Keeping faith in new, unexpected and adverse times is not easy, but it gives us continuity in life as we realise through prayer and worship that God’s ways are so much greater than our human ways, and we live in a changing, uncertain world but God’s plan and mission is eternal.

The crisis brought about by the spread of the virus means that we need to look afresh at our own lives and at the mission and ministry of the church. Our confidence that we are all in God’s hands now and for ever is so basic to the Christian faith but it is something which many people have not come across in a meaningful way. Because living with and rejoicing in the love of God is normal for God’s people, and however wretched the current situation may seem – very much so – we can share our confidence with others by the way we care for our neighbours in Christ and continue with renewed hope and firm confidence in the eternal love and salvation of God. The new normal is a wake-up call to be faithful and to prayerfully seek the Lord’s leading into caring and sharing in this time of change.

 


Wednesday, September 2, 2020

Enfolding


An ancient Celtic prayer for everyday

God to enfold me,
God to surround me,
God in my speaking,
God in my thinking.

God in my sleeping,
God in my waking,
God in my watching,
God in my hoping.

God in my life,
God in my lips,
God in my soul,
God in my heart.

God in my sufficing,
God in my slumber,
God in mine ever-living soul,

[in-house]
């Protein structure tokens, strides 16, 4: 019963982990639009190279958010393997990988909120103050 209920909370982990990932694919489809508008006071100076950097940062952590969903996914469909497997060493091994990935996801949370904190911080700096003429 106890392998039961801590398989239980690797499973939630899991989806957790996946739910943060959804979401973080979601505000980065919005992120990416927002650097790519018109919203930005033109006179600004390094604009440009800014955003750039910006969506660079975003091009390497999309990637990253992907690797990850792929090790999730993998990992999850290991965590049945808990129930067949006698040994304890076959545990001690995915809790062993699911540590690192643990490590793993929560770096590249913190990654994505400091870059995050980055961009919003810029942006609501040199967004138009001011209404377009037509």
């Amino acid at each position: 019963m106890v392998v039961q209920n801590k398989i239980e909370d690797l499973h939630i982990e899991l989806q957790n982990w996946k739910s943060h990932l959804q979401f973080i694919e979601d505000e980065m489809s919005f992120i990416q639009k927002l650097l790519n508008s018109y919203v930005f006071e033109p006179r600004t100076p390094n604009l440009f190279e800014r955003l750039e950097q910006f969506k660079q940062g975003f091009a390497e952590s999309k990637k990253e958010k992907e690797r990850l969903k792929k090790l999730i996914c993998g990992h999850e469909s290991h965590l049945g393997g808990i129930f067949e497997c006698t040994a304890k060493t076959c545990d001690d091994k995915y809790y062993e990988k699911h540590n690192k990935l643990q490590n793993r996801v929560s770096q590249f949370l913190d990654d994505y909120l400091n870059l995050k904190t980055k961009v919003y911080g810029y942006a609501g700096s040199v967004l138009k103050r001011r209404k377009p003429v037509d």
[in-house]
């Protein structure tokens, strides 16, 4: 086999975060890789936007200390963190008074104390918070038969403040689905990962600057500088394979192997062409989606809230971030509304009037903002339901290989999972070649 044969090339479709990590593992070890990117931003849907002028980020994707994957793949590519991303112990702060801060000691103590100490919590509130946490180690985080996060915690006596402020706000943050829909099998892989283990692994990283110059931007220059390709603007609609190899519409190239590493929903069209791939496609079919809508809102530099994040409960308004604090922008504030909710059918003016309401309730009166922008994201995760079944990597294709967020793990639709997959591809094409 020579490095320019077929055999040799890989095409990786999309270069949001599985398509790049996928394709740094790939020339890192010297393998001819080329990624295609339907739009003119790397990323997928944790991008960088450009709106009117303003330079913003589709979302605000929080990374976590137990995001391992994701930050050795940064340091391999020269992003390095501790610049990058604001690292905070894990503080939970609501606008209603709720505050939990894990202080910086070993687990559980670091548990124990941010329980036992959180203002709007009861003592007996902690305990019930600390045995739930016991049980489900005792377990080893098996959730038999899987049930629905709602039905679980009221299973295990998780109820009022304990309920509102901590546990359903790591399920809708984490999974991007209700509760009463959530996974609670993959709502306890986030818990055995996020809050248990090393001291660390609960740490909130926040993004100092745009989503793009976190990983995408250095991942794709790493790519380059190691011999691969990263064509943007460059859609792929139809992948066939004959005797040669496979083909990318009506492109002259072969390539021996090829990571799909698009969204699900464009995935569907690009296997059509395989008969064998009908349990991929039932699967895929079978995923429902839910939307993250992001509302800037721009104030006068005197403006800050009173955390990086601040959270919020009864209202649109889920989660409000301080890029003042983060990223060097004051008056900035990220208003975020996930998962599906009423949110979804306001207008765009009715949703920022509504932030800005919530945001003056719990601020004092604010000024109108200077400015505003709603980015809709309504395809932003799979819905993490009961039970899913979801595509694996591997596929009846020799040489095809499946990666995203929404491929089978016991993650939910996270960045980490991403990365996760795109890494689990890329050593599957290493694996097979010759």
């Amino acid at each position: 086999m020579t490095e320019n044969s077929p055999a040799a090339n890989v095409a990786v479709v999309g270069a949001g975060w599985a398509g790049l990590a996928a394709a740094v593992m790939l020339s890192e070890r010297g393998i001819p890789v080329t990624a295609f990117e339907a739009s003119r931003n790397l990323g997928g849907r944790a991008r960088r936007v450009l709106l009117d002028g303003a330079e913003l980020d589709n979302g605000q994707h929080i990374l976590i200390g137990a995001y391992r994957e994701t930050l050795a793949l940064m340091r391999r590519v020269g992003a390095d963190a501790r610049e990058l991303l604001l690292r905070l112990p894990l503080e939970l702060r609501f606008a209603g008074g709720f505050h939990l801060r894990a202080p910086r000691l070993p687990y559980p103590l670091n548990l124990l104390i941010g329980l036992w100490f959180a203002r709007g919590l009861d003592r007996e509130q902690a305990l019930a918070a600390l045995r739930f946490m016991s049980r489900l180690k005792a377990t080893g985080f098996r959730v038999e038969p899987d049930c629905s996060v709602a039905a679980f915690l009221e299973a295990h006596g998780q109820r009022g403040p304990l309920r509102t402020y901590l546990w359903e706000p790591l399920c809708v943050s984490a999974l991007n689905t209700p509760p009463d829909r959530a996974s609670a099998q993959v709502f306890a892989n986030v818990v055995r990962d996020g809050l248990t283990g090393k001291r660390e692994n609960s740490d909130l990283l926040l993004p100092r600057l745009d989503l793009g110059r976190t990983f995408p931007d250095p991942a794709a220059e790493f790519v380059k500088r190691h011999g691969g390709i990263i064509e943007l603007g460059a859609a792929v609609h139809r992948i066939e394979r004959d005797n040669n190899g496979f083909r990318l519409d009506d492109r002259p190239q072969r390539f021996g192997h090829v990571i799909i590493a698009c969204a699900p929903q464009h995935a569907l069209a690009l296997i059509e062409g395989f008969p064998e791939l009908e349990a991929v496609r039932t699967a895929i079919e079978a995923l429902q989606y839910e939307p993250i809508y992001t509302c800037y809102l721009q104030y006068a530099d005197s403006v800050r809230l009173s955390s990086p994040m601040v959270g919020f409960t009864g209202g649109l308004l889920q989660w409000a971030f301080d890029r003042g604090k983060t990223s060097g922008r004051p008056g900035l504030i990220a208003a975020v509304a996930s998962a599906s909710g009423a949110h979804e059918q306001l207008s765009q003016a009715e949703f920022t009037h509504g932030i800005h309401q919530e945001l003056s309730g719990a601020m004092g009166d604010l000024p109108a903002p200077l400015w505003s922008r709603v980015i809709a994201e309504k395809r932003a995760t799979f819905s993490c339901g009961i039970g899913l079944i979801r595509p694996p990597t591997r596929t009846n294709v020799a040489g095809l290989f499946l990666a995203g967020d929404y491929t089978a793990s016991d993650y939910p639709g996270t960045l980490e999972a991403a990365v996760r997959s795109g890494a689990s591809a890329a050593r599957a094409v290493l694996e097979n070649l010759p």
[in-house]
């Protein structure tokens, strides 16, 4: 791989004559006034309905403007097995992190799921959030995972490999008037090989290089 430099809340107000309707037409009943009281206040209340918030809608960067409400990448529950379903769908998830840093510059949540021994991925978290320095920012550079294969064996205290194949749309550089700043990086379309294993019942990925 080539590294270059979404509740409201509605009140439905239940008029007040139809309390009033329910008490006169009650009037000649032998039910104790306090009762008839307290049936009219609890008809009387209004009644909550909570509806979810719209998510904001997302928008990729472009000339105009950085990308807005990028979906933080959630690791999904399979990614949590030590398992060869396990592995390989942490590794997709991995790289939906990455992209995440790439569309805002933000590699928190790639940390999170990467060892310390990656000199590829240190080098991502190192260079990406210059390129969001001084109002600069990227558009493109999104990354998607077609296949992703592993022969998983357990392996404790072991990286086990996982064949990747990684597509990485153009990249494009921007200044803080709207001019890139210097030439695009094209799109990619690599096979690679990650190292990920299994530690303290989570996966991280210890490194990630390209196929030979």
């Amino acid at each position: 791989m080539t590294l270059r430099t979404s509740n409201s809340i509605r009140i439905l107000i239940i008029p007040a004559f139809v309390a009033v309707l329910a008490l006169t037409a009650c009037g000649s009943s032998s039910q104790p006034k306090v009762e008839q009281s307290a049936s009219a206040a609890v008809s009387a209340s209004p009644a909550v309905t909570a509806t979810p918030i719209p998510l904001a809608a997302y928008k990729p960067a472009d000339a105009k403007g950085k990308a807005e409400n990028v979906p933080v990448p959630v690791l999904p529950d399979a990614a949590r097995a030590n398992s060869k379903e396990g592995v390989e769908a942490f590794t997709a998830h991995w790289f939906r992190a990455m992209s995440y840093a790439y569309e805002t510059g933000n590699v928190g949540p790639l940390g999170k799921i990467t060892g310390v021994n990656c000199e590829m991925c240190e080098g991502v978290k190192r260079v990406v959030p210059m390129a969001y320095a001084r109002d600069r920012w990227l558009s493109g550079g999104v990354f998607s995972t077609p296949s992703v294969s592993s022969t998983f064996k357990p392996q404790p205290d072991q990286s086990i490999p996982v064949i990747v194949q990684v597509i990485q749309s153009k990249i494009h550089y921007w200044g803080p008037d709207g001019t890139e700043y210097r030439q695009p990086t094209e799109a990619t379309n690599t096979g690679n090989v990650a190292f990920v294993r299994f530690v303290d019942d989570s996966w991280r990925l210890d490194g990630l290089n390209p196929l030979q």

God in mine eternity.

 


Sunday, August 30, 2020

Reflections on Take up the Cross

 


The Dutch priest, theologian and psychologist,  Henri Nouwen  1932-1996 wrote a meditation on Taking up the Cross as he reflects that in life we all have pain to deal with:

“Your pain is deep, and it won’t just go away. It is also uniquely yours, because it is linked to some of your earliest life experiences.

Your call is to bring that pain home. As long as your wounded part remains foreign to your adult self, your pain will injure you as well as others. Yes, you have to incorporate your pain into your self and let it bear fruit in your heart and the hearts of others.

This is what Jesus means when he asks you to take up your cross. He encourages you to recognize and embrace your unique suffering and to trust that your way to salvation lies therein. Taking up your cross means, first of all, befriending your wounds and letting them reveal to you your own truth.

There is great pain and suffering in the world. But the pain hardest to bear is your own. Once you have taken up that cross, you will be able to see clearly the crosses that others have to bear, and you will be able to reveal to them their own ways to joy, peace, and freedom.



Definition of the Cross

…..the cross performs a function of synthesis and measurement.  In it Heaven and Earth are conjoined…in it time and space are intermingled.  The cross is the unbroken umbilical cord of the cosmos, linking it to the center from which it sprang.  Of all symbols the cross is the most universal and all-embracing.  It symbolizes intervention, mediation, the natural and permanent structure of the universe and communication between Heaven and Earth and Earth and Heaven.

 

-Champeaux,G.de and Dom Sterckx, S. (O.S.B.) Introduction au monde des symboles, Jean Chevalier and Alain Gheerbrant, Dictionary of Symbols

 

Prayer

O God of love,

We journey with your son,

ever closer to Jerusalem,

to his cross, his true destiny.

 

We hear his words

“Take up your cross and follow me,”

but we’re not sure what this may mean for us.

 

We hear his words,

“deny your self,”

and wonder which self it is;

the self we put on for others,

or the self centred self

that wants it all for ourselves?

 

Whichever it is,

it seems like Jesus

is asking for all of us

and we’re not sure we can do this.

 

God, we will need your Holy Spirit

to be able to do this.

God, we will need your grace and mercy

to be able to do this.

 

We remember that you empowered your disciples,

the early Christians,

and others who decided to follow you and

we know and trust that you will do this for us.

Amen.